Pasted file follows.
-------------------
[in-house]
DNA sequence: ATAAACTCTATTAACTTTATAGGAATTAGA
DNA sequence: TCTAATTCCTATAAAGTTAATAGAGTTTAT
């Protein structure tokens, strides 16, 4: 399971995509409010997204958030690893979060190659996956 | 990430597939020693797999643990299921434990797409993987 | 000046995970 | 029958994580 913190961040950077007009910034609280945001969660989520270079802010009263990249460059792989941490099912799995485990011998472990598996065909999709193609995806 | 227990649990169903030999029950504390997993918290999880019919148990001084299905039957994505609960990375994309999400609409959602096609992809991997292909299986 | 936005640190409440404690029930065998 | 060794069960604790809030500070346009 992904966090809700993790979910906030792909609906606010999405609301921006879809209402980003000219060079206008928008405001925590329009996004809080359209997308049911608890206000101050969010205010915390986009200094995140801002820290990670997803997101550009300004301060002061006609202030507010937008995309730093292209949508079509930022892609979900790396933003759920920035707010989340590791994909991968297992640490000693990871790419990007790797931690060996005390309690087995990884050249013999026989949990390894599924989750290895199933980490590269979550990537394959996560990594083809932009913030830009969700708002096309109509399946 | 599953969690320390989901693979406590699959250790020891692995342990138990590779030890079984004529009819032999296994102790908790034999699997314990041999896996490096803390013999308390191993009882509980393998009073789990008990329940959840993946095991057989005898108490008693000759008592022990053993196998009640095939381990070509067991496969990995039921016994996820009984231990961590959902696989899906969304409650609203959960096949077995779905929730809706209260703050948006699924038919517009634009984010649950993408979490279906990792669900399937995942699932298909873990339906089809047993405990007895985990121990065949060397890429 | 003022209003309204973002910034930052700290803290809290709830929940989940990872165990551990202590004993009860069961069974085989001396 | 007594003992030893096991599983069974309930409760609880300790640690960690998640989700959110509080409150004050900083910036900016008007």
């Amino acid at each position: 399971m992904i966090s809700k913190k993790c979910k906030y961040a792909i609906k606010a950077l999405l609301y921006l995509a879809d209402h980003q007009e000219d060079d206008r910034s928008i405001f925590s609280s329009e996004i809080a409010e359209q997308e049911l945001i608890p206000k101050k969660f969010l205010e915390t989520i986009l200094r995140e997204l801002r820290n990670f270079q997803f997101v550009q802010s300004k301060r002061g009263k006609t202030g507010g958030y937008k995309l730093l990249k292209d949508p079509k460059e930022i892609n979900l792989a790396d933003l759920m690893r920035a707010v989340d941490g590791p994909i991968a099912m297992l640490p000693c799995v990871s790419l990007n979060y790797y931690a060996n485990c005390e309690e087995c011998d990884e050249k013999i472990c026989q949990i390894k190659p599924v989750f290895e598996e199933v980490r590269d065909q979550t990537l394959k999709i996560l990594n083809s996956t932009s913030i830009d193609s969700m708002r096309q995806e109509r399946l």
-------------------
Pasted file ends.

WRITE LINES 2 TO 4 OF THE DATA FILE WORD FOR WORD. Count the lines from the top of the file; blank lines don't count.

DNA sequence: ATAAACTCTATTAACTTTATAGGAATTAGA
DNA sequence: TCTAATTCCTATAAAGTTAATAGAGTTTAT
């Protein structure tokens, strides 16, 4: 399971995509409010997204958030690893979060190659996956 | 990430597939020693797999643990299921434990797409993987 | 000046995970 | 029958994580 913190961040950077007009910034609280945001969660989520270079802010009263990249460059792989941490099912799995485990011998472990598996065909999709193609995806 | 227990649990169903030999029950504390997993918290999880019919148990001084299905039957994505609960990375994309999400609409959602096609992809991997292909299986 | 936005640190409440404690029930065998 | 060794069960604790809030500070346009 992904966090809700993790979910906030792909609906606010999405609301921006879809209402980003000219060079206008928008405001925590329009996004809080359209997308049911608890206000101050969010205010915390986009200094995140801002820290990670997803997101550009300004301060002061006609202030507010937008995309730093292209949508079509930022892609979900790396933003759920920035707010989340590791994909991968297992640490000693990871790419990007790797931690060996005390309690087995990884050249013999026989949990390894599924989750290895199933980490590269979550990537394959996560990594083809932009913030830009969700708002096309109509399946 | 599953969690320390989901693979406590699959250790020891692995342990138990590779030890079984004529009819032999296994102790908790034999699997314990041999896996490096803390013999308390191993009882509980393998009073789990008990329940959840993946095991057989005898108490008693000759008592022990053993196998009640095939381990070509067991496969990995039921016994996820009984231990961590959902696989899906969304409650609203959960096949077995779905929730809706209260703050948006699924038919517009634009984010649950993408979490279906990792669900399937995942699932298909873990339906089809047993405990007895985990121990065949060397890429 | 003022209003309204973002910034930052700290803290809290709830929940989940990872165990551990202590004993009860069961069974085989001396 | 007594003992030893096991599983069974309930409760609880300790640690960690998640989700959110509080409150004050900083910036900016008007």